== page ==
Glen Alexander Hayes

in Hinduism

ISBN: 9780195399318
Published online August 2012 | | DOI:


There has been a lively scholarly debate on the nature and origins of Hindu (and Buddhist) tantra since these diverse texts and traditions first came to the attention of colonial administrators and academics. Although the very category and definition of “tantra” have thus been thoroughly contested, the basic term refers to a range of South Asian ritual and philosophical traditions that date to at least the middle of the 1st millennium ce. What is now regarded as “tantra” (derived from a Sanskrit term meaning “weaving” and, hence, “exposition”) can involve any number of distinctive characteristics, including, but not limited to: a gendered cosmogony and cosmology, the necessity of initiation by a guru, special uses of mantras, divinization of the body, ritual sexual intercourse, visualization practices, elaborate pantheons, and transgressive antinomian practices. At the current time, the debate continues as to whether Buddhist or Hindu tantra came first. The earliest European scholarship, as discussed in Urban 2003 (cited underGeneral Overviews), tended to look askance at tantra as “degraded” forms of Buddhism and Hinduism due to the selective uses of sexual and transgressive practices. Thus, late Victorian scholars such as Sir John Woodroffe (see Other Studies of Tantra) tended to “deodorize” and “sanitize” tantra (to use Hugh B. Urban’s terms) to suit their own views of tantra as a “safe” and pure philosophy. It is only in the past few decades that scholars from around the world have begun to translate a wider range of tantric texts and conduct fieldwork among tantric communities, thus showing the incredible diversity of tantric traditions. Some, indeed, like the Saiva Kaula have been quite transgressive and used sexual fluids in their rituals. Others, such as the Śrīvidyā, have reinterpreted the transgressive practices as internal visualizations only, making tantra “safe” for the domestic householder of orthoprax Hinduism. But tantra was also to be discovered as part of the Western “countercultural” and “New Age” traditions of the 20th century, leading to entirely new, decontextualized (and, typically, oversexualized) forms of tantra, which were alluring to the Western consumer of spirituality. In contrast to these “pop culture” representations of tantra, scholars of art history and cognitive science have found that historical tantra provides a rich trove of useful materials for their own research. Finally, thanks to the Internet, there is an astonishing range of “online tantra,” much of it essentially pornographic. However, the Internet has also enabled the creation of many fine scholarly websites and databases for the study of tantra.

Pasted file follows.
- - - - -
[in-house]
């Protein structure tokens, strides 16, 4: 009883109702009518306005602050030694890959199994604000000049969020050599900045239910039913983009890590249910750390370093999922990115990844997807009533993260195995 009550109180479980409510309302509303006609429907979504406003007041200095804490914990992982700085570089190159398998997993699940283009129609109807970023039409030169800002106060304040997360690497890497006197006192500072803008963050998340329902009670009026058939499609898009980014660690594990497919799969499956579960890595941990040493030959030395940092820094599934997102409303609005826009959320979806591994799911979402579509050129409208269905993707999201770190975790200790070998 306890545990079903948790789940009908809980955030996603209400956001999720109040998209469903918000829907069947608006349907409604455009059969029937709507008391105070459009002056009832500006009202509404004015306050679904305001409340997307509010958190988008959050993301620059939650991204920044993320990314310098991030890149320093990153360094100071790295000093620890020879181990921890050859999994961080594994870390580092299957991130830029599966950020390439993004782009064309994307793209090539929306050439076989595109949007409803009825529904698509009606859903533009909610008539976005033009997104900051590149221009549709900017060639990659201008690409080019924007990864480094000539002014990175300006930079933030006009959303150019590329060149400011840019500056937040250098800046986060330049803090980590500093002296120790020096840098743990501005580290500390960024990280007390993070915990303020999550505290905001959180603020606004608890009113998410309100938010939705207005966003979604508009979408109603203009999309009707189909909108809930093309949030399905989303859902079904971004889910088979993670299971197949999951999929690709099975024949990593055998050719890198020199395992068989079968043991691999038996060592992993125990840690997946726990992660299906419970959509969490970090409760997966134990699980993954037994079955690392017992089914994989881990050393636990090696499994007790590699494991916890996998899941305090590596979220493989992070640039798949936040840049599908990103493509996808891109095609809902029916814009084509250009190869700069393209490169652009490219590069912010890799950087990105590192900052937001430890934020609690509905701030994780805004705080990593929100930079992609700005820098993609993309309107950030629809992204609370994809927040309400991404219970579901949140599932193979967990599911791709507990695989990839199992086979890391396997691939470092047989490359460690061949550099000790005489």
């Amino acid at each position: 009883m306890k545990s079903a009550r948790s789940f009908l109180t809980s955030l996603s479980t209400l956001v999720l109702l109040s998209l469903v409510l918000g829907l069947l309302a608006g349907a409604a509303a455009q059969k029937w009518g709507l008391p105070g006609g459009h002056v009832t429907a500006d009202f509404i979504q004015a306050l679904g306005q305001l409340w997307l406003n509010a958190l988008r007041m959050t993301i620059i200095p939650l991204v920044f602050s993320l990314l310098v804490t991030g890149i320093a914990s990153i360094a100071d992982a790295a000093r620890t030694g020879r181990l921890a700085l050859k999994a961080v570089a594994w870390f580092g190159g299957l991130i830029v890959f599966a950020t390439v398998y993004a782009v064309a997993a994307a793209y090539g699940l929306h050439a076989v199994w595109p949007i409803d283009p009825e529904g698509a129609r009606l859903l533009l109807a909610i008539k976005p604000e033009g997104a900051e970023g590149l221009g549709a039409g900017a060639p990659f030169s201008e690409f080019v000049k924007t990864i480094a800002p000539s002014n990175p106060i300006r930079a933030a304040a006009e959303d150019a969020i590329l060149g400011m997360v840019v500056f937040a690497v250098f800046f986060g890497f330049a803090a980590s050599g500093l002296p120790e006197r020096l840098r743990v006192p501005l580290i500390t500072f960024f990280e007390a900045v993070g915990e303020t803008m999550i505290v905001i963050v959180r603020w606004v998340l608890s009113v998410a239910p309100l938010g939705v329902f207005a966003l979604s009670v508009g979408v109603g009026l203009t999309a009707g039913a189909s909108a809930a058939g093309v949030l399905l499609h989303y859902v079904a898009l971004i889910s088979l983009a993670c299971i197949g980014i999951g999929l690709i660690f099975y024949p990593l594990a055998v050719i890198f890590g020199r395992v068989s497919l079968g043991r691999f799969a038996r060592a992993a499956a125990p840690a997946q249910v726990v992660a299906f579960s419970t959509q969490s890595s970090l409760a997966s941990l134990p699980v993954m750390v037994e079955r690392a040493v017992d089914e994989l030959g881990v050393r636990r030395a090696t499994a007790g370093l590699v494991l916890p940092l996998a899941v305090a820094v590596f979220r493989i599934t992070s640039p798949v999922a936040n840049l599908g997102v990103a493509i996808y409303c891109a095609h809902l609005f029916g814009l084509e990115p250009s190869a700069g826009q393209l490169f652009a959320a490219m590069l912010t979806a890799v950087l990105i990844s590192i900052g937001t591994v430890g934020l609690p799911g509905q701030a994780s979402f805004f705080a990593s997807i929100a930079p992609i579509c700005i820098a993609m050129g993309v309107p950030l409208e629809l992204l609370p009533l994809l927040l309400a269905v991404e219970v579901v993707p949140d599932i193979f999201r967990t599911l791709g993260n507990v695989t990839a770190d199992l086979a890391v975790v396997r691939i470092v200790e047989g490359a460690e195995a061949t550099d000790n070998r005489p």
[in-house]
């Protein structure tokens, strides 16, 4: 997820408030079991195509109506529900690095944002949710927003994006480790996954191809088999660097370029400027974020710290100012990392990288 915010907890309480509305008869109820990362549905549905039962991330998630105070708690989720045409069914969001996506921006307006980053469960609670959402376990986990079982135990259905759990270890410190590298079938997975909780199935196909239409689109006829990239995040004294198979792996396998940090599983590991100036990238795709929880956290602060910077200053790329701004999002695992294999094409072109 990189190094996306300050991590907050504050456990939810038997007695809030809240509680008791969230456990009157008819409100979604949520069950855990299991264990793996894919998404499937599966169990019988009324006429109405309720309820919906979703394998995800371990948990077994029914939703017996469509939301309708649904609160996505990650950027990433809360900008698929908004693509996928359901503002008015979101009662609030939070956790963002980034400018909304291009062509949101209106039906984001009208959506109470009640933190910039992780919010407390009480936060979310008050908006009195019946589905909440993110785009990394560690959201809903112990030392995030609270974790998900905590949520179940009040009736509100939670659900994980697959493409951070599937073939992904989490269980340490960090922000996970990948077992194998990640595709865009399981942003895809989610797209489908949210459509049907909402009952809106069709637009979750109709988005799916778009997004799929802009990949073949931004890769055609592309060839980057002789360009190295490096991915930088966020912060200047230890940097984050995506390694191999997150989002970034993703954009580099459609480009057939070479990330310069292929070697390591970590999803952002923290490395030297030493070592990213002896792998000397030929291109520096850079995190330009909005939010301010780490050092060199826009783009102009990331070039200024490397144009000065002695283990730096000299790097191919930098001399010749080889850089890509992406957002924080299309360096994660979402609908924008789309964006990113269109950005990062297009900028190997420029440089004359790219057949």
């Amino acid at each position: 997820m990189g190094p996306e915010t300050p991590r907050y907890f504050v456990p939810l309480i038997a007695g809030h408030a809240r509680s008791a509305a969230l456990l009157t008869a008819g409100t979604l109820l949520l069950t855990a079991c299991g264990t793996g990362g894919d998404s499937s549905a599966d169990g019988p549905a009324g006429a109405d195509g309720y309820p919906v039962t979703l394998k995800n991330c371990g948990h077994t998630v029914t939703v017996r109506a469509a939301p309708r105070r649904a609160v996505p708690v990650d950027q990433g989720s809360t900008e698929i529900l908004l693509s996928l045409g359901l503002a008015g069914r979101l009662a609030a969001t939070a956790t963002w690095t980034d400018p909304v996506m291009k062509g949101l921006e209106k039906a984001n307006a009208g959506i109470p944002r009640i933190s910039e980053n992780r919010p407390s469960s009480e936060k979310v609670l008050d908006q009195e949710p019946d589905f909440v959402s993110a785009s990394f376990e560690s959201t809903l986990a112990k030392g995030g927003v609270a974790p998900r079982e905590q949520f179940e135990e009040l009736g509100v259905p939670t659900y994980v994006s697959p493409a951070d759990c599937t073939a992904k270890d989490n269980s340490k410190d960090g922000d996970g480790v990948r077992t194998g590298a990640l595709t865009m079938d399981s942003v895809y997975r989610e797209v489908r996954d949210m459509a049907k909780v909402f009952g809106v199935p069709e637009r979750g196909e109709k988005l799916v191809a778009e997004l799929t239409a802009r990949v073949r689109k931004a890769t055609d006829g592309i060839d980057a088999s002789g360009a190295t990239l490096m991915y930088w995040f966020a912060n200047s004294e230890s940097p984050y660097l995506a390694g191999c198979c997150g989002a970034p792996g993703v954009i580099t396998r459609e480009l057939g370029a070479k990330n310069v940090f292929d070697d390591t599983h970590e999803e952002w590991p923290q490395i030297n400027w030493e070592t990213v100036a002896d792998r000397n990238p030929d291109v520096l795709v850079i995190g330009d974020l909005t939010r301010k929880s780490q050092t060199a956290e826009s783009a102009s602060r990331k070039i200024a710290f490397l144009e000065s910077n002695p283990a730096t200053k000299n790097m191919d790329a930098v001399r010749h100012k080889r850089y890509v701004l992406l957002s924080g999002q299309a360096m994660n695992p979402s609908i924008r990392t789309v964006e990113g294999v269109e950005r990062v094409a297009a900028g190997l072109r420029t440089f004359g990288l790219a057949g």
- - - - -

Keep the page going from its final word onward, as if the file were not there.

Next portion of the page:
Article.  22486 words. 

Subjects: Hinduism

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